Christmas is just around the corner, and with it, inevitably, come songs of “let it snow”. This particular carol is also relevant at the Earth’s core, a new study shows. According to the findings, iron snow blankets our planet’s internal core year-round.
Extreme pressure and heat don’t rule out snow, it seems, but it does make it more metal. Particles of iron that form in the Earth’s outer core ‘snow down’ on top of the inner core, a new study reports, and pile up in layers up to 200 miles thick.
The Earth’s inner core is hot, under immense pressure and snow-capped, according to new research that could help scientists better understand forces that affect the entire planet.
The snow is made of tiny particles of iron — much heavier than any snowflake on Earth’s surface — that fall from the molten outer core and pile on top of the inner core, creating piles up to 200 miles thick that cover the inner core. The findings could help explain anomalies seen in geophysical systems and improve our understanding of the processes taking place in the heart of our planet.
“The Earth’s metallic core works like a magma chamber that we know better of in the crust,” said Jung-Fu Lin, a professor in the Jackson School of Geosciences at The University of Texas at Austin and a co-author of the study.
Since the Earth’s interior is a tad inaccessible to us, researchers use seismic waves to investigate its structure and behavior. We know how seismic waves act in different contexts from experiments done on the surface, so we can estimate how they will behave inside the planet based on our current models of Earth’s structure. Whenever we see something that doesn’t go according to our predictions, it’s a good sign that our model was wrong — and we update it to fit the results.
One area where our predictions didn’t match results is at the boundary between the outer and inner core. Seismic waves move more slowly through this area than we expected, and move faster than we thought they would through the eastern hemisphere of the topmost inner core.
The study proposes that the layers of ‘iron snow’ that form on the core can explain the results. The existence of this slurry-like layer has been suggested since the early 1960s, but the data needed to support this view proved elusive.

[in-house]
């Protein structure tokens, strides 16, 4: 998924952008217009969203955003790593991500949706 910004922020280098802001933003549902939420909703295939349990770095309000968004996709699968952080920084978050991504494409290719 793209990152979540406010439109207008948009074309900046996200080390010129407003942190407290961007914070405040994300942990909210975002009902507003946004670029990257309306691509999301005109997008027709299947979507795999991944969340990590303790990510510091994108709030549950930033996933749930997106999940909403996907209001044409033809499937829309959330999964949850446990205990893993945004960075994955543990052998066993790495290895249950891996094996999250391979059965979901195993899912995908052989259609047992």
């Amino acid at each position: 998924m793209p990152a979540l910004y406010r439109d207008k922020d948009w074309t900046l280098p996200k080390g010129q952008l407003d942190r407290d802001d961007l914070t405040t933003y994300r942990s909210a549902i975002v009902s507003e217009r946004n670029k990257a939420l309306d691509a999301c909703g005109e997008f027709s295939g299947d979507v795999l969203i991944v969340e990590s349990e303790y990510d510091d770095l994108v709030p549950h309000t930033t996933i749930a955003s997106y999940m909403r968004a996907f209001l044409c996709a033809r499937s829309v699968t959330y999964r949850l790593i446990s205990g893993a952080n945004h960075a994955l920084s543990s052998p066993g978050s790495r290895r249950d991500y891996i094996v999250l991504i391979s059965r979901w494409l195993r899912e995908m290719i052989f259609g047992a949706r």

In the study, Zhang and his team explain that crystallization was possible in this layer of the Earth and that about 15% of the lowermost outer core could be made up of iron-based crystals. It’s these crystals that fall down and settle onto the liquid inner core like a blanket of snow. This build-up is the cause of the anomalous seismic readings in the area, they add.
“It’s sort of a bizarre thing to think about,” said Nick Dygert, an assistant professor at the University of Tennessee who co-authored the study. “You have crystals within the outer core snowing down onto the inner core over a distance of several hundred kilometers.”
Seismic waves move faster through denser material — and the slurry-like coating of iron crystals slows them down. Because there is a variation in the thickness of these deposits around the inner core, with the eastern hemisphere showing thinner packs, seismic wave speed isn’t constant throughout the boundary.
“The inner-core boundary is not a simple and smooth surface, which may affect the thermal conduction and the convections of the core,” Zhang said.
The Earth’s core is the lynchpin in phenomena that affect the planet as a whole, from supplying the heat that drives plate tectonics to the generation of its magnetic field. Better understanding its structure and properties can help us make better sense of the processes it partakes in — and of other planets as well.
The paper “Fe Alloy Slurry and a Compacting Cumulate Pile Across Earth’s Inner‐Core Boundary” has been published in the Journal of Geophysical Research: Solid Earth.